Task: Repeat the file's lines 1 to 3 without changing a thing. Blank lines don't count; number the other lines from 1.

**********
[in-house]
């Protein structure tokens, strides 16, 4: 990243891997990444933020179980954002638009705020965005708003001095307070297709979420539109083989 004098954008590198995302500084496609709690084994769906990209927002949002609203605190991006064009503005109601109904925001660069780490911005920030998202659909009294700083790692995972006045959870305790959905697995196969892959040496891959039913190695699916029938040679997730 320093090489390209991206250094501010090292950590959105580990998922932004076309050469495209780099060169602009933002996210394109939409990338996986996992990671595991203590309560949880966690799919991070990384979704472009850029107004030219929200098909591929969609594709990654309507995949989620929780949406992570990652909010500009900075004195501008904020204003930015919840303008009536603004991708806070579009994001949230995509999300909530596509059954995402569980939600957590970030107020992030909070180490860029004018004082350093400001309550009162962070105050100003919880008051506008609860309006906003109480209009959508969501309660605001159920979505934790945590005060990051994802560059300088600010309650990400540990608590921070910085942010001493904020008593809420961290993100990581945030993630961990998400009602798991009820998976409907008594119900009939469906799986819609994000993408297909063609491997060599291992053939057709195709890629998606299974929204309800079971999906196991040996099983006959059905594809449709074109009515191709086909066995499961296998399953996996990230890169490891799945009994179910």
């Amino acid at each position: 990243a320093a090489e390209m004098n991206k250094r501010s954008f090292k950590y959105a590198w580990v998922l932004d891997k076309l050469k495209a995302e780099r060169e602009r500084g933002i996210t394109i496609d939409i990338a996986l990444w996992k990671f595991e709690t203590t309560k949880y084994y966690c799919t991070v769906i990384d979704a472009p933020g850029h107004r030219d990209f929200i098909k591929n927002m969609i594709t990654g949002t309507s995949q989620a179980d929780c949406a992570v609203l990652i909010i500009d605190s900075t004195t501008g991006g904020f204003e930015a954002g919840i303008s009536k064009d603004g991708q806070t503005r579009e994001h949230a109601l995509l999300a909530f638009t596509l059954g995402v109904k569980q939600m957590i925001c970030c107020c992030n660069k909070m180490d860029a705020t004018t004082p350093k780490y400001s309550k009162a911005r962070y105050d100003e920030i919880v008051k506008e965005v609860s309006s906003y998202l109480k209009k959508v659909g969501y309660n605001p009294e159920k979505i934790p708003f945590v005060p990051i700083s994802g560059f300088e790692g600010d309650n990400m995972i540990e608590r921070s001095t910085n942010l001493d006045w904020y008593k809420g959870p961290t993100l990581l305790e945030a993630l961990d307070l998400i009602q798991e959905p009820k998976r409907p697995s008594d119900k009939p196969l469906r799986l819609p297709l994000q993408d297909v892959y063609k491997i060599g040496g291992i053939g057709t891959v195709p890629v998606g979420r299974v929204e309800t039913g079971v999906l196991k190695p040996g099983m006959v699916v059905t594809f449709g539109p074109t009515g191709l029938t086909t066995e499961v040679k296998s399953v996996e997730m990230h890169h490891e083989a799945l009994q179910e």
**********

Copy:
[in-house]
């Protein structure tokens, strides 16, 4: 990243891997990444933020179980954002638009705020965005708003001095307070297709979420539109083989 004098954008590198995302500084496609709690084994769906990209927002949002609203605190991006064009503005109601109904925001660069780490911005920030998202659909009294700083790692995972006045959870305790959905697995196969892959040496891959039913190695699916029938040679997730 320093090489390209991206250094501010090292950590959105580990998922932004076309050469495209780099060169602009933002996210394109939409990338996986996992990671595991203590309560949880966690799919991070990384979704472009850029107004030219929200098909591929969609594709990654309507995949989620929780949406992570990652909010500009900075004195501008904020204003930015919840303008009536603004991708806070579009994001949230995509999300909530596509059954995402569980939600957590970030107020992030909070180490860029004018004082350093400001309550009162962070105050100003919880008051506008609860309006906003109480209009959508969501309660605001159920979505934790945590005060990051994802560059300088600010309650990400540990608590921070910085942010001493904020008593809420961290993100990581945030993630961990998400009602798991009820998976409907008594119900009939469906799986819609994000993408297909063609491997060599291992053939057709195709890629998606299974929204309800079971999906196991040996099983006959059905594809449709074109009515191709086909066995499961296998399953996996990230890169490891799945009994179910």
């Amino acid at each position: 990243a320093a090489e390209m004098n991206k250094r501010s954008f090292k950590y959105a590198w580990v998922l932004d891997k076309l050469k495209a995302e780099r060169e602009r500084g933002i996210t394109i496609d939409i990338a996986l990444w996992k990671f595991e709690t203590t309560k949880y084994y966690c799919t991070v769906i990384d979704a472009p933020g850029h107004r030219d990209f929200i098909k591929n927002m969609i594709t990654g949002t309507s995949q989620a179980d929780c949406a992570v609203l990652i909010i500009d605190s900075t004195t501008g991006g904020f204003e930015a954002g919840i303008s009536k064009d603004g991708q806070t503005r579009e994001h949230a109601l995509l999300a909530f638009t596509l059954g995402v109904k569980q939600m957590i925001c970030c107020c992030n660069k909070m180490d860029a705020t004018t004082p350093k780490y400001s309550k009162a911005r962070y105050d100003e920030i919880v008051k506008e965005v609860s309006s906003y998202l109480k209009k959508v659909g969501y309660n605001p009294e159920k979505i934790p708003f945590v005060p990051i700083s994802g560059f300088e790692g600010d309650n990400m995972i540990e608590r921070s001095t910085n942010l001493d006045w904020y008593k809420g959870p961290t993100l990581l305790e945030a993630l961990d307070l998400i009602q798991e959905p009820k998976r409907p697995s008594d119900k009939p196969l469906r799986l819609p297709l994000q993408d297909v892959y063609k491997i060599g040496g291992i053939g057709t891959v195709p890629v998606g979420r299974v929204e309800t039913g079971v999906l196991k190695p040996g099983m006959v699916v059905t594809f449709g539109p074109t009515g191709l029938t086909t066995e499961v040679k296998s399953v996996e997730m990230h890169h490891e083989a799945l009994q179910e």